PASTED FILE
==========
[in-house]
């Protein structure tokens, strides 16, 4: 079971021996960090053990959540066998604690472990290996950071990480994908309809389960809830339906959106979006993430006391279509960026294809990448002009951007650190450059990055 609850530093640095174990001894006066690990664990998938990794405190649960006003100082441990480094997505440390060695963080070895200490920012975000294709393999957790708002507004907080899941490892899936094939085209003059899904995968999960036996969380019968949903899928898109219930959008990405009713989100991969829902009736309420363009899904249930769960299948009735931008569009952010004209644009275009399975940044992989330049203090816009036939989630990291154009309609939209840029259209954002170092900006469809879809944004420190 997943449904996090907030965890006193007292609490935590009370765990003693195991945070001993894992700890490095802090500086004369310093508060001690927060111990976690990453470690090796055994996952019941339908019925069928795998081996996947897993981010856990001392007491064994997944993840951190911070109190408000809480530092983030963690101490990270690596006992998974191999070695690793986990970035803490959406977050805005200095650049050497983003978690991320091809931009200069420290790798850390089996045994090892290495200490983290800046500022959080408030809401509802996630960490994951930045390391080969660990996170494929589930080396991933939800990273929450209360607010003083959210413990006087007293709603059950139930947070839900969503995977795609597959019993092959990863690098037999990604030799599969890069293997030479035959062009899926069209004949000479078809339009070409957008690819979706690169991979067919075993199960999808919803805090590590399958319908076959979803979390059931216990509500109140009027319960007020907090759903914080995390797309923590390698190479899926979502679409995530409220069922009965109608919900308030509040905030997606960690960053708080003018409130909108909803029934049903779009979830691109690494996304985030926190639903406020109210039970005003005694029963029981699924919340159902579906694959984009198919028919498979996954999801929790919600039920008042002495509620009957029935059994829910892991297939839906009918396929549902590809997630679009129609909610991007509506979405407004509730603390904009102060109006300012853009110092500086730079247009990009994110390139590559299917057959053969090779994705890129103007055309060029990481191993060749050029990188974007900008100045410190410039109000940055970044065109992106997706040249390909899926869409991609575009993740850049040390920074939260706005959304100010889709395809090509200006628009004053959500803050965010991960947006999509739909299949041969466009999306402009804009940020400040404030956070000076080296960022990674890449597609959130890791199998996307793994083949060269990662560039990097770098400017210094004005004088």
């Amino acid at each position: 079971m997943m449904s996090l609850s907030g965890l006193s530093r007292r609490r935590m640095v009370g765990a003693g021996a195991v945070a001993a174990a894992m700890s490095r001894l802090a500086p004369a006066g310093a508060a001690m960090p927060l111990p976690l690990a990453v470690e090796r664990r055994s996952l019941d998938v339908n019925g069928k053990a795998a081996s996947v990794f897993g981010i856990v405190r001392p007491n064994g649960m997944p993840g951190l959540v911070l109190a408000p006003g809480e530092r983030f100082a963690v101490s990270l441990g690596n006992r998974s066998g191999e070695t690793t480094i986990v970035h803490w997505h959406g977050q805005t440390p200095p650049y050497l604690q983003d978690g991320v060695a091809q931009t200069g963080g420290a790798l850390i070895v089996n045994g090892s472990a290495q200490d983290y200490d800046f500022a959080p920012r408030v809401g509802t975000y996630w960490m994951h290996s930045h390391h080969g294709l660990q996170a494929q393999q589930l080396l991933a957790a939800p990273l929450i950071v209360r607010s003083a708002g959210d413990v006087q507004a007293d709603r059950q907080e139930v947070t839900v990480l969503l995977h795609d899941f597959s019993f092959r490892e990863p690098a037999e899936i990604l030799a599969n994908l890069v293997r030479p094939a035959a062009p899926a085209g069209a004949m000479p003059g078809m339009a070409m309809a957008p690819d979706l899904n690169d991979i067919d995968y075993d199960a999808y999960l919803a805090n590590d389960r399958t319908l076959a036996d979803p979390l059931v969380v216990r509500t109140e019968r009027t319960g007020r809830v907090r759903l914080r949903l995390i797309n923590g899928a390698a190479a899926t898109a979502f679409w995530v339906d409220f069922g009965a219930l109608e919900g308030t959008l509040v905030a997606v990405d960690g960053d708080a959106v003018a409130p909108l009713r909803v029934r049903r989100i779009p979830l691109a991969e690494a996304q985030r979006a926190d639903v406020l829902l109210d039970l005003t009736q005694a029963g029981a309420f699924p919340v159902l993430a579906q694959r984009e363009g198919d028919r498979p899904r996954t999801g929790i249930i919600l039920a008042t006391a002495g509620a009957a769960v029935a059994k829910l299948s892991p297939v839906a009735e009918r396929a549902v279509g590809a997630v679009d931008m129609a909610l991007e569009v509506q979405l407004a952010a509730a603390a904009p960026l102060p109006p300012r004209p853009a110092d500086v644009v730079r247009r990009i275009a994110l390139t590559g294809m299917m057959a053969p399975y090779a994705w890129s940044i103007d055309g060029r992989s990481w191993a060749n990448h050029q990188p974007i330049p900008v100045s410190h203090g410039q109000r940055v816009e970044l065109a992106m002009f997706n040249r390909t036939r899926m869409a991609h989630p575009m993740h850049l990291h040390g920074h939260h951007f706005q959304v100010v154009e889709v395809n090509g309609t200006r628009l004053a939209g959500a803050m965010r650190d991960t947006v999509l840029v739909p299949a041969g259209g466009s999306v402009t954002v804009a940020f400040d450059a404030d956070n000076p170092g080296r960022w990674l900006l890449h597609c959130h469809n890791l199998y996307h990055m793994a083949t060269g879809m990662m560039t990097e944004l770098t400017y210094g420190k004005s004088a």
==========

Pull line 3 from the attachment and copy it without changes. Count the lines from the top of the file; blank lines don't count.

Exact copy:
């Amino acid at each position: 079971m997943m449904s996090l609850s907030g965890l006193s530093r007292r609490r935590m640095v009370g765990a003693g021996a195991v945070a001993a174990a894992m700890s490095r001894l802090a500086p004369a006066g310093a508060a001690m960090p927060l111990p976690l690990a990453v470690e090796r664990r055994s996952l019941d998938v339908n019925g069928k053990a795998a081996s996947v990794f897993g981010i856990v405190r001392p007491n064994g649960m997944p993840g951190l959540v911070l109190a408000p006003g809480e530092r983030f100082a963690v101490s990270l441990g690596n006992r998974s066998g191999e070695t690793t480094i986990v970035h803490w997505h959406g977050q805005t440390p200095p650049y050497l604690q983003d978690g991320v060695a091809q931009t200069g963080g420290a790798l850390i070895v089996n045994g090892s472990a290495q200490d983290y200490d800046f500022a959080p920012r408030v809401g509802t975000y996630w960490m994951h290996s930045h390391h080969g294709l660990q996170a494929q393999q589930l080396l991933a957790a939800p990273l929450i950071v209360r607010s003083a708002g959210d413990v006087q507004a007293d709603r059950q907080e139930v947070t839900v990480l969503l995977h795609d899941f597959s019993f092959r490892e990863p690098a037999e899936i990604l030799a599969n994908l890069v293997r030479p094939a035959a062009p899926a085209g069209a004949m000479p003059g078809m339009a070409m309809a957008p690819d979706l899904n690169d991979i067919d995968y075993d199960a999808y999960l919803a805090n590590d389960r399958t319908l076959a036996d979803p979390l059931v969380v216990r509500t109140e019968r009027t319960g007020r809830v907090r759903l914080r949903l995390i797309n923590g899928a390698a190479a899926t898109a979502f679409w995530v339906d409220f069922g009965a219930l109608e919900g308030t959008l509040v905030a997606v990405d960690g960053d708080a959106v003018a409130p909108l009713r909803v029934r049903r989100i779009p979830l691109a991969e690494a996304q985030r979006a926190d639903v406020l829902l109210d039970l005003t009736q005694a029963g029981a309420f699924p919340v159902l993430a579906q694959r984009e363009g198919d028919r498979p899904r996954t999801g929790i249930i919600l039920a008042t006391a002495g509620a009957a769960v029935a059994k829910l299948s892991p297939v839906a009735e009918r396929a549902v279509g590809a997630v679009d931008m129609a909610l991007e569009v509506q979405l407004a952010a509730a603390a904009p960026l102060p109006p300012r004209p853009a110092d500086v644009v730079r247009r990009i275009a994110l390139t590559g294809m299917m057959a053969p399975y090779a994705w890129s940044i103007d055309g060029r992989s990481w191993a060749n990448h050029q990188p974007i330049p900008v100045s410190h203090g410039q109000r940055v816009e970044l065109a992106m002009f997706n040249r390909t036939r899926m869409a991609h989630p575009m993740h850049l990291h040390g920074h939260h951007f706005q959304v100010v154009e889709v395809n090509g309609t200006r628009l004053a939209g959500a803050m965010r650190d991960t947006v999509l840029v739909p299949a041969g259209g466009s999306v402009t954002v804009a940020f400040d450059a404030d956070n000076p170092g080296r960022w990674l900006l890449h597609c959130h469809n890791l199998y996307h990055m793994a083949t060269g879809m990662m560039t990097e944004l770098t400017y210094g420190k004005s004088a």